When asked what it was like to ride against Coppi and Bartali, Magni replied: "In life, defeats are more likely to happen than wins. Losing to Coppi and Bartali, and therefore congratulating them, is an experience that I am happy to have had and an experience that taught me a lot. I have always admired them for what they could do and esteemed them for who they were. Not only were they champions, they were also great men. Why do you think we are still speaking about them? Because they made history. I consider myself lucky because racing with them I could be part of this history. I would have won more without them but it wouldn't have been during a legendary cycling era."[11]

Career achievements

Major results

Giro del Piemonte
Tre Valli Varesine
Giro d'Italia, with 1 stage victory
Tour of Flanders
1 stage victory in the Tour de France
Giro della Toscana
Trofeo Baracchi
Tour of Flanders
1 stage victory in the Giro d'Italia
1 stage victory in the Tour de France
Trofeo Baracchi
Giro d'Italia
Tour of Flanders
1 stage victory in the Tour de France
Italian National Road Race Championship
Giro del Lazio
Giro di Romagna
Trofeo Baracchi
Criterium of Bordighera
2 stage victories in the Tour de France
Giro del Piemonte
Giro del Veneto
Italian National Road Race Championship
3 stage victories in the Giro d'Italia
2 stage victories in the Tour de France
Giro della Toscana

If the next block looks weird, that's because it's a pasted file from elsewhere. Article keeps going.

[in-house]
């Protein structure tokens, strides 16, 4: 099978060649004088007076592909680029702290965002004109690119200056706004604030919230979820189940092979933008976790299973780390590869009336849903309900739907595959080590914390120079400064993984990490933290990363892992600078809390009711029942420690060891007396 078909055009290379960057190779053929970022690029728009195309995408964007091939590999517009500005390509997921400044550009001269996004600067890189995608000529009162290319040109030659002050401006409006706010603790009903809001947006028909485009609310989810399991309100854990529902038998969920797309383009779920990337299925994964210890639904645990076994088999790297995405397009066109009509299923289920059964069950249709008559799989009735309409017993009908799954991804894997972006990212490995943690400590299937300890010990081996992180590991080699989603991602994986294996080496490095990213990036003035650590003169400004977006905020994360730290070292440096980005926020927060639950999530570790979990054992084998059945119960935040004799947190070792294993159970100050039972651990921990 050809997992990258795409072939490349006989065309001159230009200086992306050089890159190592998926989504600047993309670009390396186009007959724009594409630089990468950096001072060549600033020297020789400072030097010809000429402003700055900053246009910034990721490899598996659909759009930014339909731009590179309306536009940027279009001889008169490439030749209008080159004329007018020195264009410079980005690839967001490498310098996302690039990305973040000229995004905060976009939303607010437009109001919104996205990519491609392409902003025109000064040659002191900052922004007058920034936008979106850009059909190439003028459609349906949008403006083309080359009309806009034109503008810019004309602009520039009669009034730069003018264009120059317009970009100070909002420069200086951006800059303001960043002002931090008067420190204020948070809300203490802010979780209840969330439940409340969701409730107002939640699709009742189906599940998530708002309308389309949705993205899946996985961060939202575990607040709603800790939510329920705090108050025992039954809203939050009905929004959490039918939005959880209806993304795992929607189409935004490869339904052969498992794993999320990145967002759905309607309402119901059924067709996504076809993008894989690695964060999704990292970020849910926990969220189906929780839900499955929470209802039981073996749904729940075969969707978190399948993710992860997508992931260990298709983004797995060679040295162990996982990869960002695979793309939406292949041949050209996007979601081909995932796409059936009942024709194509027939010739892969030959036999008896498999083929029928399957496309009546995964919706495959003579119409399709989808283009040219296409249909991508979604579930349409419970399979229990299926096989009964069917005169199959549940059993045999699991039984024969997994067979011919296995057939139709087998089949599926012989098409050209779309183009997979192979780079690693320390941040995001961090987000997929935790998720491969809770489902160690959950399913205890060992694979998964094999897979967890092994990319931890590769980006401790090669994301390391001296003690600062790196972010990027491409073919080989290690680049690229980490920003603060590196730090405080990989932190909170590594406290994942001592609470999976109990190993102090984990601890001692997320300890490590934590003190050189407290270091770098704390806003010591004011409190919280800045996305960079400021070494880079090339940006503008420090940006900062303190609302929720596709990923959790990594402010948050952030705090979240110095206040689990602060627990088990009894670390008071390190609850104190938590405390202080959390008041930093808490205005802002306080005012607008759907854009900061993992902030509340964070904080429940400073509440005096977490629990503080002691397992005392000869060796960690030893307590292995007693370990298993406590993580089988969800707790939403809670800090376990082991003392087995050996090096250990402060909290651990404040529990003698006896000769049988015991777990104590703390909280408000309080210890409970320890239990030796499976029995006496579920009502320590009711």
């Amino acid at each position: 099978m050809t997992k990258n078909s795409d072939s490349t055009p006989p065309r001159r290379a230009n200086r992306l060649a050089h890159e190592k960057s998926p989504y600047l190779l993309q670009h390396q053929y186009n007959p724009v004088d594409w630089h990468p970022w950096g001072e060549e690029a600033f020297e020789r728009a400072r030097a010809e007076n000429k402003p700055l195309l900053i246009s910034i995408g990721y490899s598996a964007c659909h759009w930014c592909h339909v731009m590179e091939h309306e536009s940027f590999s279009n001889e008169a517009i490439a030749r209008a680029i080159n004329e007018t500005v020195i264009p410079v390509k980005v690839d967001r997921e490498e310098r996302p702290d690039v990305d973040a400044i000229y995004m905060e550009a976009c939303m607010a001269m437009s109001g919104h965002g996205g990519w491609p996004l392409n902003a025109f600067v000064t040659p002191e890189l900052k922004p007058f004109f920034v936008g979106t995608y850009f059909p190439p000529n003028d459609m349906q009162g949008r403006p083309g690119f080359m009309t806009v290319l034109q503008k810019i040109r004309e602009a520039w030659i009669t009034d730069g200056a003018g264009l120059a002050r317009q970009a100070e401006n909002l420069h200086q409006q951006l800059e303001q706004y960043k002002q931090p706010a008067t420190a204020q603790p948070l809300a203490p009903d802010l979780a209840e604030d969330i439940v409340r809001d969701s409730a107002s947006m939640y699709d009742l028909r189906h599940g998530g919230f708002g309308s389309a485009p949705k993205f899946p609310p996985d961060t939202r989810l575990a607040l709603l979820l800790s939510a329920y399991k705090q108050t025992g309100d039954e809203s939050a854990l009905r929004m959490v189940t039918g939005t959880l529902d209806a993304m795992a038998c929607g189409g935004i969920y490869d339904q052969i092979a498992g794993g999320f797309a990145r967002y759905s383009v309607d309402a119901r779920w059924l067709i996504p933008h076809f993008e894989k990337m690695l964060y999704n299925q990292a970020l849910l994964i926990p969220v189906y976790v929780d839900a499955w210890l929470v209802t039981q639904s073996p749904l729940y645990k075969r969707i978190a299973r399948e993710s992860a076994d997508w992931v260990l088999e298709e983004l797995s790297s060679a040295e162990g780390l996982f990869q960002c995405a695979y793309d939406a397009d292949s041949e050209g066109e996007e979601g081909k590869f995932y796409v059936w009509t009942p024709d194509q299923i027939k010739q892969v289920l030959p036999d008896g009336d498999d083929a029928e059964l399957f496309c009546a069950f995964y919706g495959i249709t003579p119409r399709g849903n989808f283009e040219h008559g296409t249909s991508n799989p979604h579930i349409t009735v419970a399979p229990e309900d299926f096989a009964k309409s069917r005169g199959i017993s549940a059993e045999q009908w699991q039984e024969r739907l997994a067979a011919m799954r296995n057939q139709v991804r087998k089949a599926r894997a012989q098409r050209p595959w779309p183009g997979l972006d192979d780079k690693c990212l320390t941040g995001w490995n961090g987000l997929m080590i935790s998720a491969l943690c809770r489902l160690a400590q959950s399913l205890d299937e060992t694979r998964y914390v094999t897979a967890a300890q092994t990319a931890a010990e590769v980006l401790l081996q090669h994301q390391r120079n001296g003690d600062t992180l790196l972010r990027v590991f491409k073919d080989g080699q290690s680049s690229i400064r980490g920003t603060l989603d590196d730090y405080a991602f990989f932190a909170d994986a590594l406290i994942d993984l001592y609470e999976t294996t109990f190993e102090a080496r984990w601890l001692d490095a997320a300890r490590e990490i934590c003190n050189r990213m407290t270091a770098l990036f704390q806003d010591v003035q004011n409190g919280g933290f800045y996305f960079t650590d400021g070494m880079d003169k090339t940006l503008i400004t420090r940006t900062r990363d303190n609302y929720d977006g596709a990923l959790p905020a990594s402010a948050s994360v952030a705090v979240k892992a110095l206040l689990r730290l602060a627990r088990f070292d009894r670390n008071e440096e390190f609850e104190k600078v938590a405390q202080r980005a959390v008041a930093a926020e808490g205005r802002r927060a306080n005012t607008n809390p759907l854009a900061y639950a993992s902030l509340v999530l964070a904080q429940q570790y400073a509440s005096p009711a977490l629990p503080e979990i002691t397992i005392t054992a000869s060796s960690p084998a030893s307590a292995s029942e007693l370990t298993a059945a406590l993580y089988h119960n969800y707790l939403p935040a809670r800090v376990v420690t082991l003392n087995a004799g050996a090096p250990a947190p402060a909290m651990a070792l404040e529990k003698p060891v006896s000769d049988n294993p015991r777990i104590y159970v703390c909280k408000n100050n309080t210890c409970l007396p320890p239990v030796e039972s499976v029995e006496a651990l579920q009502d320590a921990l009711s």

Italian National Road Race Championship
Giro d'Italia, with 1 stage victory
Giro di Romagna
3 stage victories in the Vuelta a España
Giro del Piemonte
Giro del Lazio

Grand Tour general classification results timeline

Grand Tour 1947 1948 1949 1950 1951 1952 1953 1954 1955 1956
Pink jersey Giro 9 1 WD 6 1 2 9 6 1 2
Yellow jersey Tour - - 6 WD 7 6 15 - - -
red jersey 'Vuelta - - - - - - - - 13 -

WD = Withdrew DSQ = Disqualified


  1. "LUTTO. È morto Fiorenzo Magni, domani a Monza i funerali". Tuttobiciweb.It. 19 October 2012. Archived from the original on 21 October 2012. Retrieved 19 October 2012.
  2. Bulbarelli, pp. 14–15
  3. Bulbarelli, pp. 18–19
  4. Bulbarelli, pp. 19–26
  5. Bulbarelli, pp. 42–43, 49
  6. 1 2 Bulbarelli, pp. 69, 376
  7. Bulbarelli, p. 311
  8. "Fiorenzo Magni, Monza saluta il Leone delle Fiandre in Duomo". Monza Today. 20 October 2012. Retrieved 20 October 2012.
  9. World Record, Track, 100 km.
  10. 1 2 3 Fiorenzo Magni.
  11. 1 2 3 4 5 6 7 "Fiorenzo Magni, a bridge between the legendary past and the modern era of cycling". Retrieved 19 October 2012.
  12. 1 2 "Fiorenzo Magni". Cycling Hall of Fame. Retrieved 19 October 2012.